by Sam Robinson
Suffering. Pain. Hardship. Sin. Trials.
Pressing play on Tedashii’s latest album Below Paradise enters you into a world of hard realities. The album has been described as Tedashii’s journal now made public; personal reflections on the loss of his infant son in early 2013.
Below Paradise isn’t solely fixed on this tragedy, it’s also a study of the world that we live in. A world tainted by sin. A world where injustices happen on a daily basis. This earth is not paradise. It’s so far from paradise.
It would be a great crime to dismiss Below Paradise due to the heavy nature of the content. Tedashii spills his heart on this release so that his listeners might enter into his experience of life below paradise, and be better equipped to deal with suffering of their own or that of their friends. Listen carefully through the rawness and you’ll find great glimmers of hope peppered all the way through the fourteen tracks (seventeen on the deluxe edition).
I found it a great joy that despite his struggles, Tedashii acknowledges that God is in control of all things, and will one day send his Son to bring an end to this imperfect world for good. Which, particularly after hearing the anguish on this record, and as we’re told in Scripture, it is right to desire.
The album opens with the title track, packed with a slow grind, and we’re hit with a complication. This world isn’t perfect. Moving into the second track Perfect (ft. Kam Parker), our sin is brought into the equation too. We aren’t perfect either.
Lead single Dark Days, Darker Nights (ft. Britt Nicole) transports us into the hard struggles and confusion of Tedashii’s loss. He cries, ‘Feeling so lost, I don’t know where I’m at.’ Britt Nicole is perfect on the hook. Nothing I Can’t Do (ft. Trip Lee & Lecrae) is filled with strong production and heavy beats and confirms how far this world is from paradise. Despite our utter helplessness though, we find hope in the resurrection power of Jesus: ‘The same power that saved me can raise me from the dead.’
Tedashii gets real about his sin on Catch Me If You Can (ft. Andy Mineo). He relates his own experience back to the fall in Genesis 3 where Adam and Eve struggle with the aftermath of their rebellion against their creator: ‘Hiding in the bushes, I don’t want to get caught.’ The song takes flight right towards the end.
The pop feels are cranked to Justin Timberlake levels on Paradise (ft. Tauren Wells). Tedashii spits out rhymes on Fire Away and asks ‘Why me?’ before realising that trusting in God’s sovereignty is most important. Perhaps the highlight of Below Paradise for me is Angels & Demons (ft. Crowder). Listening carefully to the words will reveal allusions to Job’s experience of suffering in the Bible – where Satan tests Job and the words of his friends don’t help the situation.
The final stretch of the album is filled with gems. My God is certainly a track to crank with your car windows wound right down. Complicated (ft. Christon Gray) is synth heavy and a statement about the confusion and troubling nature of suffering.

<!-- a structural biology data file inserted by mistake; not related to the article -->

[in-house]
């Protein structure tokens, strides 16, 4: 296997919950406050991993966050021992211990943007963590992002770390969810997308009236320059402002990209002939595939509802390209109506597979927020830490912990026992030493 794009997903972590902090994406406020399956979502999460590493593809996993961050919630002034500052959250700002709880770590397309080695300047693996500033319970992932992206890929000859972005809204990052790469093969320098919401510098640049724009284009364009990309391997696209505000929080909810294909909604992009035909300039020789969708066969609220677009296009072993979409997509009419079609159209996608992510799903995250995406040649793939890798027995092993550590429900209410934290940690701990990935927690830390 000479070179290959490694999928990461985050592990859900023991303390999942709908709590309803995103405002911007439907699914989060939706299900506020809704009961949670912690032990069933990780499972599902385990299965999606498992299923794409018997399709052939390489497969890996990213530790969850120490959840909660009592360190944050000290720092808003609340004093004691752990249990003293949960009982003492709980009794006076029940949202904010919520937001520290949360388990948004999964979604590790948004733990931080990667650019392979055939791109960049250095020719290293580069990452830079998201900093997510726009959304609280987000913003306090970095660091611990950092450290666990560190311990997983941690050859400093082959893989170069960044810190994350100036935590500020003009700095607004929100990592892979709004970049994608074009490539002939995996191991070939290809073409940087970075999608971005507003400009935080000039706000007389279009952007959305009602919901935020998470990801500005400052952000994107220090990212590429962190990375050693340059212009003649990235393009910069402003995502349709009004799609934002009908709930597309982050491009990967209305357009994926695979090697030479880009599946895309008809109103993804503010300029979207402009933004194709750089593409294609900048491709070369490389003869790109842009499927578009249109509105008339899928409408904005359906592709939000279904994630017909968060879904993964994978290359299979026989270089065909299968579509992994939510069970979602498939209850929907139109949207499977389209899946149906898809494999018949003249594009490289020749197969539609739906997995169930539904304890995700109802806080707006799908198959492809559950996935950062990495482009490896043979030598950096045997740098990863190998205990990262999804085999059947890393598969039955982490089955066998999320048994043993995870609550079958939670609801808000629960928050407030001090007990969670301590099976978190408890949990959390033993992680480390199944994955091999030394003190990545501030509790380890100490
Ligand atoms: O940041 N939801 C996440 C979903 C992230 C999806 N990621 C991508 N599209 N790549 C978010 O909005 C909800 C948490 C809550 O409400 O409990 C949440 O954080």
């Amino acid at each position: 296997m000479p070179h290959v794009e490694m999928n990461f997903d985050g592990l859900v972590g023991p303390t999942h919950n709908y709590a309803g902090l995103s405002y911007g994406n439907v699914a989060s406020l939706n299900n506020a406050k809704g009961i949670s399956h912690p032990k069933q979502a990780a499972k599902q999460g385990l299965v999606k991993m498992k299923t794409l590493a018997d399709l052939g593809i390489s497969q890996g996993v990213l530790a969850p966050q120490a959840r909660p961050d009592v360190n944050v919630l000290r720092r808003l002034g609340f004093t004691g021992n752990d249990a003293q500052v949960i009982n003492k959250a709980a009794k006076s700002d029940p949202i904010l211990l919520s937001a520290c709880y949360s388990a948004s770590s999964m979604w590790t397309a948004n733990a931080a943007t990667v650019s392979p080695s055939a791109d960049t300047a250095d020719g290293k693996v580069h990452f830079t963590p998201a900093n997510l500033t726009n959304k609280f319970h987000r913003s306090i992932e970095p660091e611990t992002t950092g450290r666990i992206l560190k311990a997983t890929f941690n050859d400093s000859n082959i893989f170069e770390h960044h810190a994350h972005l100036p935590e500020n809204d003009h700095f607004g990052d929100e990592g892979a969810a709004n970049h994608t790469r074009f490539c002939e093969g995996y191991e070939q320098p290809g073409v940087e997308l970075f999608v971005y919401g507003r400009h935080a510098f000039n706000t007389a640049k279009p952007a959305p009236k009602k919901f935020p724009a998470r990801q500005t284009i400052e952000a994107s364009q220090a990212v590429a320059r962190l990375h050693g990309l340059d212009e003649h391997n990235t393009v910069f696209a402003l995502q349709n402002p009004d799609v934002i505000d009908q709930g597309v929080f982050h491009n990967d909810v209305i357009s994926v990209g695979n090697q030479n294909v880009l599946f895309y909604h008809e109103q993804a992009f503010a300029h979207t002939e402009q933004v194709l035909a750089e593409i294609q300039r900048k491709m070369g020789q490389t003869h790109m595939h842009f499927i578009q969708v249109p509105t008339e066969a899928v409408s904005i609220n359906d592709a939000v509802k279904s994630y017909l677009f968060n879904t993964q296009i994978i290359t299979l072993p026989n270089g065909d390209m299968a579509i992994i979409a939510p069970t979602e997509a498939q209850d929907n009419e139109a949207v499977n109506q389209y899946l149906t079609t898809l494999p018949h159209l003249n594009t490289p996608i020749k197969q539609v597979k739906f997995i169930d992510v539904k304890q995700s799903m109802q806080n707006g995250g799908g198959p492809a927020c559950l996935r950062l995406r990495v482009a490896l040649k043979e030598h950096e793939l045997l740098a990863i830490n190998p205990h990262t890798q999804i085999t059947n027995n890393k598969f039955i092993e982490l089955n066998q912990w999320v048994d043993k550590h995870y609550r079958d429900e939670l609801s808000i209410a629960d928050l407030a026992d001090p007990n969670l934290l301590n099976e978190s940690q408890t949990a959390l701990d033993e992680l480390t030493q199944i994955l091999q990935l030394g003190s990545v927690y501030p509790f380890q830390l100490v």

Album closer Chase (ft. Tim Halperin) is one of the most moving tracks I’ve heard in a long time. Compared to the rest of Below Paradise, this track is stark. No beats. Just Tedashii, a piano, some strings, and Tim Halperin on the hook. It’s a song written by Tedashii to his late son. I first heard this track while doing the washing up one day, and I had to stop and sit down for a while. This is heavy stuff, but all the while just beautiful.
I know there’s never been a day that He didn’t love me
Even now it’s hard to see, but He’s there above me.
And every time I think about it, I know you’re with him.
So I’ll keep holding on til I see you again.
It’s a stunning end to what is in many ways a very dark, but even more uplifting, album. Packed with guests upon guests, it challenges us to be chasing and trusting in God and his sovereignty as we live our lives below paradise.
I recently caught up with Tedashii to talk Below Paradise, and here’s what he said when I asked him about how the album explores different doctrines and themes, paired with his own story:
It’s a reflection on the fall, the result of the fall, and then it’s my… not of a real heavy punch or blow, more of a light jab at the fact that a lot of people are unaware of, or they discount altogether, the result of the fall. In life, day to day. A lot of people will say life is hard, and then try to somehow bring a happy ending to it by saying ‘But it’s all good.’ We don’t have any way to specify what that all-goodness is, but we just say that. We just say, ‘Well, it’s tough out here, but it’ll get better.’ When you look at Scripture and you look at the fall, none of that is promised until Jesus. And even in Christ, there’s still hardships – whether you look at Peter and his talks of persecution, or Paul and his lists of things he went through from being shipwrecked to being starving, to imprisonment – life can be difficult. And I think it’s just a subtle look at our ability to dismiss that.
Buy this album. Enjoy the tight production and top-notch rap. But most of all let the words sink deep. This is Tedashii wearing his heart on his sleeve and glorifying his Lord Jesus in the process. I thank God for this album. I’m giving it four-and-a-half stars.